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'Straight Outta Compton' sequel to focus on Tupac and Snoop Dogg, claims rapper

Tha Dogg Pound rapper Daz Dillinger talks about plans for a new film

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Following the success of new NWA biopic Straight Outta Compton, a sequel film could be in the works, focusing instead on the lives and careers of Snoop Dogg and the late Tupac Shakur.

Straight Outta Compton was released in the US last week and went to the top of the box office. The film is named after the classic NWA album and follows the rise of the outfit, touching upon their brushes with the local police and ultimate success in the music industry.

Now, Tha Dogg Pound rapper Daz Dillinger has reportedly told TMZ that there are early plans for a movie revolved around the '90s West Coast scene, reportedly featuring Snoop Dogg, Tupac, Nate Dogg, Warren G, as well as former Death Row Records boss Suge Knight.

It is also claimed that the project has a working title of Dogg Pound 4 Life and will feature Dr Dre's son Curtis Young portraying the role of his father.

Straight Outta Compton opens in the UK today (August 21).

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Ice Cube recently said that NWA's approach to music helped pave the way for other boundary-pushing figures in popular culture.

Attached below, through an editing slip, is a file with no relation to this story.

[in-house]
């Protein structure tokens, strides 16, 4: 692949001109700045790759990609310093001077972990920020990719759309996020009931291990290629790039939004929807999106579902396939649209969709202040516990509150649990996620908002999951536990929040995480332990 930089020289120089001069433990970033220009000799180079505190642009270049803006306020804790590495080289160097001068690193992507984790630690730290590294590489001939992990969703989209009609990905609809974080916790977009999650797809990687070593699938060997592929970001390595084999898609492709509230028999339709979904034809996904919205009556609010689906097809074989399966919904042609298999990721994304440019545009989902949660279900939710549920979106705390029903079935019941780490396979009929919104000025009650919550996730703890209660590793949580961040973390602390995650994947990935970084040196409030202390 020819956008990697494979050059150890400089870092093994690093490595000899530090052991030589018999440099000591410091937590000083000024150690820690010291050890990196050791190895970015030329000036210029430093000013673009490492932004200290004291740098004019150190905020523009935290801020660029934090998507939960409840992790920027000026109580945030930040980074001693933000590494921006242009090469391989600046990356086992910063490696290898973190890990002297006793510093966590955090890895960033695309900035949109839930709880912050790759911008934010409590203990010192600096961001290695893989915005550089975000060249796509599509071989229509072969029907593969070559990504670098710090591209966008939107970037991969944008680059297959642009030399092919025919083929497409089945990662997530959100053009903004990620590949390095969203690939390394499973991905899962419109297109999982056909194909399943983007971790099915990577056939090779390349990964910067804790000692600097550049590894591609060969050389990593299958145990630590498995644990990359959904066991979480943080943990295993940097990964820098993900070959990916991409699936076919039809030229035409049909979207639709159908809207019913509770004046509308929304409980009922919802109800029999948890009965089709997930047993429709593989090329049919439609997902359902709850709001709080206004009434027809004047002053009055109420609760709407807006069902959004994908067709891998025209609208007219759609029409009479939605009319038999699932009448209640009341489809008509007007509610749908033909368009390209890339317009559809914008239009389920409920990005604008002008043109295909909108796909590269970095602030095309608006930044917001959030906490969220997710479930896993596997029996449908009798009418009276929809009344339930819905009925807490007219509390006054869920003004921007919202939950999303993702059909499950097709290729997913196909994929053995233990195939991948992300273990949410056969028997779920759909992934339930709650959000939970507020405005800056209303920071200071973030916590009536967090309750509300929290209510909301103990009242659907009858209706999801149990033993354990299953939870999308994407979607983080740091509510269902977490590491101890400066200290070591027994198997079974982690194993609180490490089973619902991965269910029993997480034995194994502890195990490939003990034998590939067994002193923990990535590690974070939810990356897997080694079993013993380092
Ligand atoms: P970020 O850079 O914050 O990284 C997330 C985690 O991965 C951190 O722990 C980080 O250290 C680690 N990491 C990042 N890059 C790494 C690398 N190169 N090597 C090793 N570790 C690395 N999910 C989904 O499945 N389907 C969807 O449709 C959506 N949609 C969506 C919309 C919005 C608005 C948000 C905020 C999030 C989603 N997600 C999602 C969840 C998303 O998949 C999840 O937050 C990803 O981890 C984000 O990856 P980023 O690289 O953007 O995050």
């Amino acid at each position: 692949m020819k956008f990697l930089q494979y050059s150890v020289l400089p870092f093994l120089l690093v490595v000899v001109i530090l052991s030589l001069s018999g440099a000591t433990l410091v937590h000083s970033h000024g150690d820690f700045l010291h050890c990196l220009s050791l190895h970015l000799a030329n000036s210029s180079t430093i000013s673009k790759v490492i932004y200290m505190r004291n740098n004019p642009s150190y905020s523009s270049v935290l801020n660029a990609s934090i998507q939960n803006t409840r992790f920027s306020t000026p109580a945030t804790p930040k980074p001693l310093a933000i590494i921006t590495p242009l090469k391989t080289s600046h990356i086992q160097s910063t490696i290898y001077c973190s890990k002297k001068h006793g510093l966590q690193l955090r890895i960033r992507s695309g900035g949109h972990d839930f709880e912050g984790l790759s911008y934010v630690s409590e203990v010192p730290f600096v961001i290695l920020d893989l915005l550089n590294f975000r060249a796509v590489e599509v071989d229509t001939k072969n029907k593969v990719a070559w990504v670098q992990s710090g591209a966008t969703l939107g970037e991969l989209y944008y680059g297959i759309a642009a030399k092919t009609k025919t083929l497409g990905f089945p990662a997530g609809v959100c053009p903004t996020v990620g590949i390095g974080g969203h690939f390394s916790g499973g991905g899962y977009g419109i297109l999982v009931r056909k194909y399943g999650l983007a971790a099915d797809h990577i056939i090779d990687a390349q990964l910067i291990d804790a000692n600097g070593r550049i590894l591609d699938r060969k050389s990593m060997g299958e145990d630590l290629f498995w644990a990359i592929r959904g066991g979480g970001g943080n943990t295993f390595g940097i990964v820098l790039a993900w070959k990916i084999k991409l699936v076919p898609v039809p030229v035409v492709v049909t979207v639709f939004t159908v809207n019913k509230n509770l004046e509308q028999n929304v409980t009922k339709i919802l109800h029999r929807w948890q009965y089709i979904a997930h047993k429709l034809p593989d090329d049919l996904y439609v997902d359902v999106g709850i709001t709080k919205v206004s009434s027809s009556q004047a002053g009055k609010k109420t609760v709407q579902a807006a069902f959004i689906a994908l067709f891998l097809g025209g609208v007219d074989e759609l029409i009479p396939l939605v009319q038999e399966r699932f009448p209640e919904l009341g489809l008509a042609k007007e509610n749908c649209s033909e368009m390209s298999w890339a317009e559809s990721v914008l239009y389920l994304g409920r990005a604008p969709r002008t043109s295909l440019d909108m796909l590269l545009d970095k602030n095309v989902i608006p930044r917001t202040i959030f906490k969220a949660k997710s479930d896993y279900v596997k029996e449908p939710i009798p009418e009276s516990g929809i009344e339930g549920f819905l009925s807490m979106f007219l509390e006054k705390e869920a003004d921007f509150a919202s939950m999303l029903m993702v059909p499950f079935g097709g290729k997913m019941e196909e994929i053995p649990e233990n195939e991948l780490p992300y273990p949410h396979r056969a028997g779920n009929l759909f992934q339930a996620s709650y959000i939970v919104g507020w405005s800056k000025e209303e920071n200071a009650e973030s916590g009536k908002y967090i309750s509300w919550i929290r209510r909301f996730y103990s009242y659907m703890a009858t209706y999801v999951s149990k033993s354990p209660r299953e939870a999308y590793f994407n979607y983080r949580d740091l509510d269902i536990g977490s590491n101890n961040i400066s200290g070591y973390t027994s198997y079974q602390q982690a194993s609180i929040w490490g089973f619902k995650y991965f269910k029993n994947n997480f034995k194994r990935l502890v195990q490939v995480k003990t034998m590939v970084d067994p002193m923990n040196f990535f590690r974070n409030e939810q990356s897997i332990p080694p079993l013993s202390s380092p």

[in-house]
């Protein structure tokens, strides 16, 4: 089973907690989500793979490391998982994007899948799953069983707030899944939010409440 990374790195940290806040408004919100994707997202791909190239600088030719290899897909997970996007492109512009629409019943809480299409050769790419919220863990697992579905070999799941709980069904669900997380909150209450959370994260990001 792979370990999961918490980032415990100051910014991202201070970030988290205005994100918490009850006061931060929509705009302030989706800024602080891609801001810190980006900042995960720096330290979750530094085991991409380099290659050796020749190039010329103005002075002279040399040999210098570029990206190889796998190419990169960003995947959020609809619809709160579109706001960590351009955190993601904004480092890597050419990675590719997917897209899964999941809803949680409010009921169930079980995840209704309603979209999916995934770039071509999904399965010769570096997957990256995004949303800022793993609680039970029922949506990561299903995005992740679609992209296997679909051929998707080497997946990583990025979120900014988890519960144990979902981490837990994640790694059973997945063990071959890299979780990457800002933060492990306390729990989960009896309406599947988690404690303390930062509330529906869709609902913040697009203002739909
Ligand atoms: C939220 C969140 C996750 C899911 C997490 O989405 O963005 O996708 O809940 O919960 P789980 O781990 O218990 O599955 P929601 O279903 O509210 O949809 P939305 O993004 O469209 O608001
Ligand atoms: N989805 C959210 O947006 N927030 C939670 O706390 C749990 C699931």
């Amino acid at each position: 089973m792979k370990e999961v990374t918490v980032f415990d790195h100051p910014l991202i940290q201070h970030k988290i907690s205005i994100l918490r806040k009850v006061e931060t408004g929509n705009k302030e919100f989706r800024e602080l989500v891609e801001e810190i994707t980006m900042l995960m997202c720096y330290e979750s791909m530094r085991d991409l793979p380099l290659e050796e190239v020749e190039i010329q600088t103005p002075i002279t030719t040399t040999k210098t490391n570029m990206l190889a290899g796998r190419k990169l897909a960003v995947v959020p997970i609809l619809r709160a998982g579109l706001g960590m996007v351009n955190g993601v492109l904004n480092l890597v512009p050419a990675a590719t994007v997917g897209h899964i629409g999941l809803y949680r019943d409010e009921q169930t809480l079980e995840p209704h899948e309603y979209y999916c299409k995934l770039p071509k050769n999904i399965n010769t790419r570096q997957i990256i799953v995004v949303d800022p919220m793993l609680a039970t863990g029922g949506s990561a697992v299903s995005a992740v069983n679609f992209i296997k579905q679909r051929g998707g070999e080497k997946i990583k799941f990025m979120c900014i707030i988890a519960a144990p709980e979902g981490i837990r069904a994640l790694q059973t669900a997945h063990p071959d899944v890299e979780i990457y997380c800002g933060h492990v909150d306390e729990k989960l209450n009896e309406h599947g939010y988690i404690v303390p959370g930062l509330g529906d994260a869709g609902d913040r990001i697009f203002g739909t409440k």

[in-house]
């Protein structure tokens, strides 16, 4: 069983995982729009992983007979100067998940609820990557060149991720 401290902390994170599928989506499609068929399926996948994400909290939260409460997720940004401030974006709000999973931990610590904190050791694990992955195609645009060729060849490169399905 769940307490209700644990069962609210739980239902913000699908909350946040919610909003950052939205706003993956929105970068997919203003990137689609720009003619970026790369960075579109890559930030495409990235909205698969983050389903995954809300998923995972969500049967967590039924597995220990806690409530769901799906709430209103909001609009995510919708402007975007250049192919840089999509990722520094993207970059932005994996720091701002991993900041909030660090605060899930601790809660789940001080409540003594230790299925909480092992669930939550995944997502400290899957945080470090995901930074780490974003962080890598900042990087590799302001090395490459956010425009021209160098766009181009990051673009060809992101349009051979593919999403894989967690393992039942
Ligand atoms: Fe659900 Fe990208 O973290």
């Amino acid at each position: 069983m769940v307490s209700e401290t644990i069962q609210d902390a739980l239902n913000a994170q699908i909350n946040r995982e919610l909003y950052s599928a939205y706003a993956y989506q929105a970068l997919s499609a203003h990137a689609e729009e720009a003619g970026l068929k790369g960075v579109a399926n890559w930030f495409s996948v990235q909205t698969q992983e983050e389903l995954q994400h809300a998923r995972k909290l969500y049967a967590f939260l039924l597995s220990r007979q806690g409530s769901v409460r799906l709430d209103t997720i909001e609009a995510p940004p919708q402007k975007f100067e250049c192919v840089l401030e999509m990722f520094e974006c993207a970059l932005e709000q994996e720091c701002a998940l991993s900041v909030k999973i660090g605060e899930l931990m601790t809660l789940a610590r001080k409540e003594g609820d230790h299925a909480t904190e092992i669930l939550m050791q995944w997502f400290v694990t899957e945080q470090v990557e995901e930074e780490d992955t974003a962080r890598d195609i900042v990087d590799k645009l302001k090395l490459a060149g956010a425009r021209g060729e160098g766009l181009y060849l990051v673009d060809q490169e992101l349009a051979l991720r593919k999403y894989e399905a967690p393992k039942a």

The NWA rapper spoke to NME as part of a Twitter Q&A on Thursday (August 20) alongside his son Oshea Jackson Junior, who plays Ice Cube in NWA biopic Straight Outta Compton. Jason Mitchell, who plays Eazy-E in the film, was also present.

Asked if he can imagine a hip-hop artist making the same kind of political impact as NWA did when they first emerged, Ice Cube said he was confident they could.

"People say the right things, strike the right chord, touch the right nerve. I mean I’m not going to say NWA was ultra political, we were just ultra honest. So it’s really about another group hitting the right topic at the right time and connecting with the people. They can make a big impact."

Meanwhile, when quizzed on what he believes NWA's legacy will be, the rapper said that anyone who pushes boundaries in their respective field has the group to thank.

"We made it OK for artists to be themselves," he said. "We let the world know that you could be just as famous doing it hard and rough and taboo and dirty and all the other things that they call our music. We opened a door for artists like Eminem and shows like South Park. It gave young people a 360 range of expression."
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